September 16, 2008.
Appeal from the Circuit Court, Harrison County, Lisa P. Dodson, J.
Douglas Bryant Chaffin, Annette Elise Bulger Mathis, Hattiesburg, Susan Nichols Estes, Kenneth L. Cooper, attorneys for appellant.
Lynda Clower Carter, Nicole Collins Huffman, Jackson, Daniel E. Dias, attorneys for appellees.
Before LEE, P.J., CHANDLER and GRIFFIS, JJ.
FACTS AND PROCEDURAL HISTORY
¶ 1. On July 25, 2001, Chad Deiorio (Deiorio), as next friend of his mother, Cherry Deiorio (Ms. Deiorio), filed a complaint in the Harrison County Circuit Court against the owners, operators, and managers of the Boyington Nursing Center, including Pensacola Health Trust and Delta Health Group (Boyington), alleging negligence, medical malpractice, malice, gross negligence, and fraud in the treatment of his mother, Ms. Deiorio. Ms. Deiorio was a resident at Boyington from June 1999 until December 2000. Sadly, Ms. Deiorio died on November 28, 2001, and Deiorio was subsequently substituted as the administrator of Ms. Deiorio's estate.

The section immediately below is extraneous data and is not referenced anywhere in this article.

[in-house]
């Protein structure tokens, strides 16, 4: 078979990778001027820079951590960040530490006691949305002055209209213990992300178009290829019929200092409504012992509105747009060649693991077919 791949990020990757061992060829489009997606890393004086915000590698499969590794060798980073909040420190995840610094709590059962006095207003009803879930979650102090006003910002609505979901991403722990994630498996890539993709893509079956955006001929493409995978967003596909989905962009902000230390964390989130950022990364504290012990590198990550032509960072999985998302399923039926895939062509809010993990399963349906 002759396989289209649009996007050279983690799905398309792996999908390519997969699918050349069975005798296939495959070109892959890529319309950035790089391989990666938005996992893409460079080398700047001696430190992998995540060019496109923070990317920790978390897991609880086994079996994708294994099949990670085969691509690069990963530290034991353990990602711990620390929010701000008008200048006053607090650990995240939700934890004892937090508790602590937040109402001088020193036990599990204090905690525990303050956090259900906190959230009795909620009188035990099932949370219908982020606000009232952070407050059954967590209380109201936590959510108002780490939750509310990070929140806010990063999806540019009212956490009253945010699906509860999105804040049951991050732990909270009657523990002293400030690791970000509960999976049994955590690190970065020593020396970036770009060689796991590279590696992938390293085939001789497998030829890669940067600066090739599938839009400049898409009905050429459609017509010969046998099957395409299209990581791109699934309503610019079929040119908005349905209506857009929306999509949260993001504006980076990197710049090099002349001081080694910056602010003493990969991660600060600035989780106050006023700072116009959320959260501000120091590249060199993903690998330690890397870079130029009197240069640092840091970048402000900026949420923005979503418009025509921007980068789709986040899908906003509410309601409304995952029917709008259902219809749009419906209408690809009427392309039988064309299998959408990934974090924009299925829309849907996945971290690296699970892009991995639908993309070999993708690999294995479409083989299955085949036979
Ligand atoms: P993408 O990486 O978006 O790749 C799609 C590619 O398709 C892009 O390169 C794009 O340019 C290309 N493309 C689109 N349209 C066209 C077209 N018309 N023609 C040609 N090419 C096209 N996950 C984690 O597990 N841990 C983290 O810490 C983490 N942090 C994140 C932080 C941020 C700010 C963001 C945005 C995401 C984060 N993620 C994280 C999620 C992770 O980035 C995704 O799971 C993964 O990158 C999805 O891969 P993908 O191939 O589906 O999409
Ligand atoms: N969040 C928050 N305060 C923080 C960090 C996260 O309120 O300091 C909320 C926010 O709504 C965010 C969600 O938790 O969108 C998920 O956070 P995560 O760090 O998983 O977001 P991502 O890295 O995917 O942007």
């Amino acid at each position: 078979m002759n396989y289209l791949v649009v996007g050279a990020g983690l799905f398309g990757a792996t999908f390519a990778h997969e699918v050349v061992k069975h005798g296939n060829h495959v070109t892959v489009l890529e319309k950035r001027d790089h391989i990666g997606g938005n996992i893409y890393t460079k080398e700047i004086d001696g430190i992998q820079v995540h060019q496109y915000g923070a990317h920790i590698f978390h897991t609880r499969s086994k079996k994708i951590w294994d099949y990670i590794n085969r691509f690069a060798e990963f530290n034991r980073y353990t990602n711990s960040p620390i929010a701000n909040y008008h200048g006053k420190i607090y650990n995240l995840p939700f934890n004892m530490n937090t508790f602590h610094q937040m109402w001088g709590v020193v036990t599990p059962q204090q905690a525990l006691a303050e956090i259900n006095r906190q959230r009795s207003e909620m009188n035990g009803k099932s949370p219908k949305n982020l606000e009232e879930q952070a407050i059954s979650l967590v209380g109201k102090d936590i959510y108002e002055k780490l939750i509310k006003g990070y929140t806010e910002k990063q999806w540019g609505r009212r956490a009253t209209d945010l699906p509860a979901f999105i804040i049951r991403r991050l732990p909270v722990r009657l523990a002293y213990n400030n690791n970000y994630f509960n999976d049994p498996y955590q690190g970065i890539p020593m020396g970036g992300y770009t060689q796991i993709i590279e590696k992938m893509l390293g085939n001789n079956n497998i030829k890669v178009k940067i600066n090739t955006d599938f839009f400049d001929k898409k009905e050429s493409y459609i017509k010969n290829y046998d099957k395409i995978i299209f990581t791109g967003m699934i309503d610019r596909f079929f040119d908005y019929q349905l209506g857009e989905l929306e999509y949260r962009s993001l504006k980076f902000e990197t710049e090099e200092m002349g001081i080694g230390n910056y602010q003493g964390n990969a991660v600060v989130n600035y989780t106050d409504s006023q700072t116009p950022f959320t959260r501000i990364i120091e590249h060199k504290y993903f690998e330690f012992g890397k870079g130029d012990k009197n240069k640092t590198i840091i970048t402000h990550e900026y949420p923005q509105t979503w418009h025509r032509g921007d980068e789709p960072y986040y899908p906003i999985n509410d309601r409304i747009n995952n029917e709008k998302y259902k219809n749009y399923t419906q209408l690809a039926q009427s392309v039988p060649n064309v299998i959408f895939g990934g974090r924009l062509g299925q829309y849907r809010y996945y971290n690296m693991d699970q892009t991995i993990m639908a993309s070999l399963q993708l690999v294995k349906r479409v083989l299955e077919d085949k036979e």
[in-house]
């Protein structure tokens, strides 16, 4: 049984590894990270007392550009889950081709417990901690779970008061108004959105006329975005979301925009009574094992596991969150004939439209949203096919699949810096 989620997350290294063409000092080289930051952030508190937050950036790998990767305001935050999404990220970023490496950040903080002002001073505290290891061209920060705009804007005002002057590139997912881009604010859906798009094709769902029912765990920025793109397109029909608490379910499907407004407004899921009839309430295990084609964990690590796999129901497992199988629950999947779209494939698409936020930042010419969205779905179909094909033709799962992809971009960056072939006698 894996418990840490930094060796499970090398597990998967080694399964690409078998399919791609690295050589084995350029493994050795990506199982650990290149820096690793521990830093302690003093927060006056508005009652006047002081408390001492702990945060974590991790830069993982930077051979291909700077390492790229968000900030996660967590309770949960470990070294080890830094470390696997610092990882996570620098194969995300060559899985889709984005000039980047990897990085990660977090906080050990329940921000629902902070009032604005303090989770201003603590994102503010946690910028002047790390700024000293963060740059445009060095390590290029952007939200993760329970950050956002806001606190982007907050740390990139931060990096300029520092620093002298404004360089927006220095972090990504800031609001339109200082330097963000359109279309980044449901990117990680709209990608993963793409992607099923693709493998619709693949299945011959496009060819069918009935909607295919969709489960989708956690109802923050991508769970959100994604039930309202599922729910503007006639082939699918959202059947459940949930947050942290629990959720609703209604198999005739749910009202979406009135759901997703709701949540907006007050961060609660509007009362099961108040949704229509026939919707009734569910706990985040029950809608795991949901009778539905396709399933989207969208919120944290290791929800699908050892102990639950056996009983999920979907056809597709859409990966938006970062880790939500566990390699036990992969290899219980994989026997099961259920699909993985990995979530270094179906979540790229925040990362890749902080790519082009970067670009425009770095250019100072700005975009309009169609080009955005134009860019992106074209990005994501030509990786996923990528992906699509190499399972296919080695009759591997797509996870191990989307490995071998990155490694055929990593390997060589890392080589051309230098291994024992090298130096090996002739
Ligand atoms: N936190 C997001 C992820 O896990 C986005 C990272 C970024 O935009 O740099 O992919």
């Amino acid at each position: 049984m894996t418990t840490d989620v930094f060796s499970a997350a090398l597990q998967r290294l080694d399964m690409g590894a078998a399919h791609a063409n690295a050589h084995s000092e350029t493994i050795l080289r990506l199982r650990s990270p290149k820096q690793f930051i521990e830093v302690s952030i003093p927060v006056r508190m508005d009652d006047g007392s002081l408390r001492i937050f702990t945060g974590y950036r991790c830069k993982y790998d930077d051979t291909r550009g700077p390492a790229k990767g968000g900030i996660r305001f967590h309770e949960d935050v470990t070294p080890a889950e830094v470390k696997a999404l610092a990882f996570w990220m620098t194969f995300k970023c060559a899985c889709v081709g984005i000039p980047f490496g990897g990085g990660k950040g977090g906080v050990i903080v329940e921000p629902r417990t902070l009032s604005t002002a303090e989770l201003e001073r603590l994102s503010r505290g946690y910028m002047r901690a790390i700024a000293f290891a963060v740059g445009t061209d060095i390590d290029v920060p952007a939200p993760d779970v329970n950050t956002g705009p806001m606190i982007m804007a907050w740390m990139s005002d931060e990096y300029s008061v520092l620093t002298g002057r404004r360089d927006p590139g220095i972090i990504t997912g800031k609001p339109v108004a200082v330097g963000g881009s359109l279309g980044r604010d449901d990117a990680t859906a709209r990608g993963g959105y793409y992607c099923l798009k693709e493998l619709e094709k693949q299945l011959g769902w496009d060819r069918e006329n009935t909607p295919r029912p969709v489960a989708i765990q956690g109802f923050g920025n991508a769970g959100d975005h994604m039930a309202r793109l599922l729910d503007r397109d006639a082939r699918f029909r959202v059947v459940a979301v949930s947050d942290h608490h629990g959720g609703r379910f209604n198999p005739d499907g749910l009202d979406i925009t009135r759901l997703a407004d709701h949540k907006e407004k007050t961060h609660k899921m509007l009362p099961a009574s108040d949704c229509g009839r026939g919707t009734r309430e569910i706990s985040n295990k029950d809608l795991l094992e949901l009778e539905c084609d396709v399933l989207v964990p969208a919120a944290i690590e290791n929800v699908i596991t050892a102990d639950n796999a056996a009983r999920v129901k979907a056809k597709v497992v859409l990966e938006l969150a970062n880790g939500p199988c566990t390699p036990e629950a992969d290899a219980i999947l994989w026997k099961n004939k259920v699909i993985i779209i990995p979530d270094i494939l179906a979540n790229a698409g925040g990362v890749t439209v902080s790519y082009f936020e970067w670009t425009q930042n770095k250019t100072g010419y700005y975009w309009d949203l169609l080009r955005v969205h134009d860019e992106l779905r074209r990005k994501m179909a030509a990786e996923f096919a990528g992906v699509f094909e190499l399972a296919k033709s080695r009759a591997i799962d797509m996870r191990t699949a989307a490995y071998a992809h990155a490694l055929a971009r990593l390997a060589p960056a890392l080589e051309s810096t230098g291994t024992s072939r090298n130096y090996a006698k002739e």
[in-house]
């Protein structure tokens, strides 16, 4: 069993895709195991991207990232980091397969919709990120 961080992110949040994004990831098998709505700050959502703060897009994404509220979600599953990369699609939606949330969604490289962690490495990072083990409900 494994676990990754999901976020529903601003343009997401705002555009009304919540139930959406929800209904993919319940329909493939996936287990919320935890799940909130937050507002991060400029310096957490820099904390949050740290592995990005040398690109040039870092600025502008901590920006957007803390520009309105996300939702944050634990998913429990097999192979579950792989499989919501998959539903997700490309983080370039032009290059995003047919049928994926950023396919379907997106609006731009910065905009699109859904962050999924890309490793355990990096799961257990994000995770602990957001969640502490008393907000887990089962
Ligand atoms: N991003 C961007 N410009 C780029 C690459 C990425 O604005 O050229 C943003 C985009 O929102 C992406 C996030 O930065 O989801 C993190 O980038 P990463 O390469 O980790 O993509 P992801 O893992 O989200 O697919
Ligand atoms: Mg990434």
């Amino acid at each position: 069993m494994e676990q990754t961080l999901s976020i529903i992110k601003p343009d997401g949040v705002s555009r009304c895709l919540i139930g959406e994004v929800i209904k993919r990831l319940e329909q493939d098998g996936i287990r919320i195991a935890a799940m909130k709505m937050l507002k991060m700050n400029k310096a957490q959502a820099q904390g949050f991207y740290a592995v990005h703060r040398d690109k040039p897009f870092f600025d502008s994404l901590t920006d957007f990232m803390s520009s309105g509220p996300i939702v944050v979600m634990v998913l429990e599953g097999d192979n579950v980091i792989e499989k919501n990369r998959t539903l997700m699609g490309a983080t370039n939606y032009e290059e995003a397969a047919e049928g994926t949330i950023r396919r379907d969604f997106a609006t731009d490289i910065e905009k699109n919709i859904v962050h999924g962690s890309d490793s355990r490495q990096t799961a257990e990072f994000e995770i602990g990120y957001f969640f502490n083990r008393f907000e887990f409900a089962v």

¶ 2. Following numerous delays, a trial date was set for January 22, 2007. On December 11, 2006, forty-two days before trial, Deiorio designated two expert witnesses who were expected to testify at trial. Boyington then filed a motion for summary judgment, asserting that Deiorio had failed to timely designate his experts sixty days before trial pursuant to Rule 4.04(A) of the Uniform Rules of Circuit and County Court. In his response to Boyington's motion, Deiorio attached the affidavit of his expert, Dr. Jeffrey Karp, in an effort to establish a prima facie case of negligence.
¶ 3. A hearing on the summary judgment motion was held on January 12, 2007. The trial court continued the trial and gave the parties additional time to provide authority relating to the applicability of Rule 4.04(A). Deiorio failed to do so. On February 28, 2007, the trial court granted Boyington's motion for summary judgment, finding that Deiorio failed to timely designate his experts. The trial court also held that even if the affidavit of Deiorio's expert, Dr. Karp, were to be considered, the affidavit was legally insufficient.